3.2 3.2

Available from:

Minimum Requirements: Windows 2000, Linux 2.4, MacOSX 10.4, Solaris 10, 256MB RAM, Java RunTime Environment required for database, wizards and additional features.

Supported by computing giant Sun, now subsumed by Oracle, has long been held up as the major rival to Microsoft Office. Its applications closely mirror Microsoft's, with Writer standing in for Word, Calc for Excel, Impress for PowerPoint and Base for the Access database, while OOo (as lazier typists like to call it) also includes a business graphics module, Draw.

OOo's biggest strength is its strong feature set. While Writer can't match Word 2010 for flashy type effects or graphics capabilities, and Impress won't even get you close to the slick, TV-style visuals and animations you'll find in PowerPoint, OOo has all the features that your average corporate power user would find essential.

This means it also has everything that most of us would need. Put some time into Writer or Impress, and you'll find that you can pull off professional-looking documents and multi-page reports in the former, and presentations, complete with sophisticated layouts, images, video clips and animations and transitions in the latter. Calc, meanwhile, is a very strong rival to Excel, with step-by-step wizards handling some of the more advanced functions and formulae, and its own version of Excel's high-end PivotTable feature, known as DataPilot.

The problem is that pulling off these results isn't always as easy as it might be. Ooo's user-interface is broadly similar to Office's circa 2003, and while this arguably makes things easier for those who liked the old ways and hate Office's new ribbon-based approach, it also means that, if you want real editing power, you'll spend a fair amount of time hunting through toolbars or experimenting with right-click, context-sensitive menus to find the right option.

In Calc, where most of the options you'll need are accessible right from the toolbar, this isn't an issue, but if you want to, say, start editing text styles in Writer then you might have your work cut out. If you're familiar with Office 97 to Office 2003 then the learning curve will be less steep, as so many things function in basically the same way; newcomers, however, might find the cluttered interface and formidable range of options rather bewildering.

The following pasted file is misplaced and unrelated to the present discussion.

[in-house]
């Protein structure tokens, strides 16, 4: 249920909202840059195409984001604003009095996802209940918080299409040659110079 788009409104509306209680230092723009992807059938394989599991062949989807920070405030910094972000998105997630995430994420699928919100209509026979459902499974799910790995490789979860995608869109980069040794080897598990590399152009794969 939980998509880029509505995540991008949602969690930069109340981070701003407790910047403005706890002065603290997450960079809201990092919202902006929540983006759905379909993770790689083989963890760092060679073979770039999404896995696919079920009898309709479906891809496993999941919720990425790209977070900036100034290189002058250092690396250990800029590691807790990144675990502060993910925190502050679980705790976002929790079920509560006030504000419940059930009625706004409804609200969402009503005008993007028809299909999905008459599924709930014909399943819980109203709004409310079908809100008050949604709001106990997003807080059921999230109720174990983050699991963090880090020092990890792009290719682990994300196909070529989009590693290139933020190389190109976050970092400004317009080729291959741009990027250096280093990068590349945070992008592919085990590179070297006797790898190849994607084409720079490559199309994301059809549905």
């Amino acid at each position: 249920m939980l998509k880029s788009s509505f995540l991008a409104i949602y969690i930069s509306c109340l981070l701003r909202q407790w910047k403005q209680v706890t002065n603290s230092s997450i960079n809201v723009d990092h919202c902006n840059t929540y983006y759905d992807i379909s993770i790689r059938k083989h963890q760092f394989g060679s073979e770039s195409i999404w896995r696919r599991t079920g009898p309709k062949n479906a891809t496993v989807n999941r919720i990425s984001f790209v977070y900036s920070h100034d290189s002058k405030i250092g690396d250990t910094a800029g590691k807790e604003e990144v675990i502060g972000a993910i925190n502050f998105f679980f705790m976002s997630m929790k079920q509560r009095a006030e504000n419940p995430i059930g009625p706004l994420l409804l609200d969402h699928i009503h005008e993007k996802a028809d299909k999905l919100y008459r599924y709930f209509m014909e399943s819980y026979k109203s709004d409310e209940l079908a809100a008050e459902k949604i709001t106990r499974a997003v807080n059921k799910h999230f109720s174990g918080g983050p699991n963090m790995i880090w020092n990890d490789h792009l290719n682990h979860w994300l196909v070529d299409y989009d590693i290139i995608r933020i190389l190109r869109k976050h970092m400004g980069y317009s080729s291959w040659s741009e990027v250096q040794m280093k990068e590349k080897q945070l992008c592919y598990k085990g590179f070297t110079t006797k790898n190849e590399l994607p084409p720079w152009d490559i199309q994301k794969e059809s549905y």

OOo also misses out on the features that make it easy for design-challenged users to create good-looking documents in Word or PowerPoint. While templates are either provided or widely available on the Web, elements like themed colour and font collections are not supported, and there's no equivalent to some of the ‘building block’ ready-made page elements you'll find in the Microsoft applications.

OOo supports Office file formats up to Office 2007, and, as the basic file formats haven't changed from that version when Microsoft introduced its XML-based formats, compatibility should extend to the Office 2010 versions. In practice, this varies dramatically from document to document and application to application. The basic layout may be the same, but you won't always find images correctly arranged or heavily styled text displayed accurately, and you may find slide backgrounds missing or styles ignored. Generally speaking, OOo gets so much right that it's hard to complain, but we're a long way yet from perfection.

Overall, if you're an experienced Office user and the type of person who's not afraid to put in a little graft, then OpenOffice makes an excellent alternative to Office. It won't suit everyone, however, and those looking for a more helpful UI or a more design-focused feature set might want to plump out for Office 2010, or look elsewhere.


Still the most convincing straight swap for Office, is only let down by patchy compatibility and a user interface that's beginning to look long in the tooth.

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